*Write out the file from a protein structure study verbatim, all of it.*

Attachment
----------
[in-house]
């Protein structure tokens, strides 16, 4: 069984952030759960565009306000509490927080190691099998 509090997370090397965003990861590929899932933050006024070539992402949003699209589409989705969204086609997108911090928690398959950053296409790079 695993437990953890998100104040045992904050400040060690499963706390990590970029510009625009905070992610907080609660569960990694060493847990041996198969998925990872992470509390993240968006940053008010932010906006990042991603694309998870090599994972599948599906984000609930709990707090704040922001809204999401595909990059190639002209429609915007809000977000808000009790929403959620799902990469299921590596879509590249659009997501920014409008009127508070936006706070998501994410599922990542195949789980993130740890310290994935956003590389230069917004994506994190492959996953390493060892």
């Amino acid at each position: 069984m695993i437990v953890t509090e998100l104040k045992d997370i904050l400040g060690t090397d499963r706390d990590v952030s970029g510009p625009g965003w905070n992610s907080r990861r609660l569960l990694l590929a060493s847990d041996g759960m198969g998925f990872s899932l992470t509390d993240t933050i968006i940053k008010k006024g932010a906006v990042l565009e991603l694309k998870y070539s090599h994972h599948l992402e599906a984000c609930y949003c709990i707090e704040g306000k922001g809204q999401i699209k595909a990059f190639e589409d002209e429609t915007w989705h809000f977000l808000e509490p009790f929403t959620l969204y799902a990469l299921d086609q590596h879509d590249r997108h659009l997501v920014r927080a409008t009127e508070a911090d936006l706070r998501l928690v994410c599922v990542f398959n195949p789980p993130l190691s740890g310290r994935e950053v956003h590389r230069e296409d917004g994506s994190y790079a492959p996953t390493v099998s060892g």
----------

[in-house]
């Protein structure tokens, strides 16, 4: 069984952030759960565009306000509490927080190691099998 509090997370090397965003990861590929899932933050006024070539992402949003699209589409989705969204086609997108911090928690398959950053296409790079 695993437990953890998100104040045992904050400040060690499963706390990590970029510009625009905070992610907080609660569960990694060493847990041996198969998925990872992470509390993240968006940053008010932010906006990042991603694309998870090599994972599948599906984000609930709990707090704040922001809204999401595909990059190639002209429609915007809000977000808000009790929403959620799902990469299921590596879509590249659009997501920014409008009127508070936006706070998501994410599922990542195949789980993130740890310290994935956003590389230069917004994506994190492959996953390493060892």
């Amino acid at each position: 069984m695993i437990v953890t509090e998100l104040k045992d997370i904050l400040g060690t090397d499963r706390d990590v952030s970029g510009p625009g965003w905070n992610s907080r990861r609660l569960l990694l590929a060493s847990d041996g759960m198969g998925f990872s899932l992470t509390d993240t933050i968006i940053k008010k006024g932010a906006v990042l565009e991603l694309k998870y070539s090599h994972h599948l992402e599906a984000c609930y949003c709990i707090e704040g306000k922001g809204q999401i699209k595909a990059f190639e589409d002209e429609t915007w989705h809000f977000l808000e509490p009790f929403t959620l969204y799902a990469l299921d086609q590596h879509d590249r997108h659009l997501v920014r927080a409008t009127e508070a911090d936006l706070r998501l928690v994410c599922v990542f398959n195949p789980p993130l190691s740890g310290r994935e950053v956003h590389r230069e296409d917004g994506s994190y790079a492959p996953t390493v099998s060892g």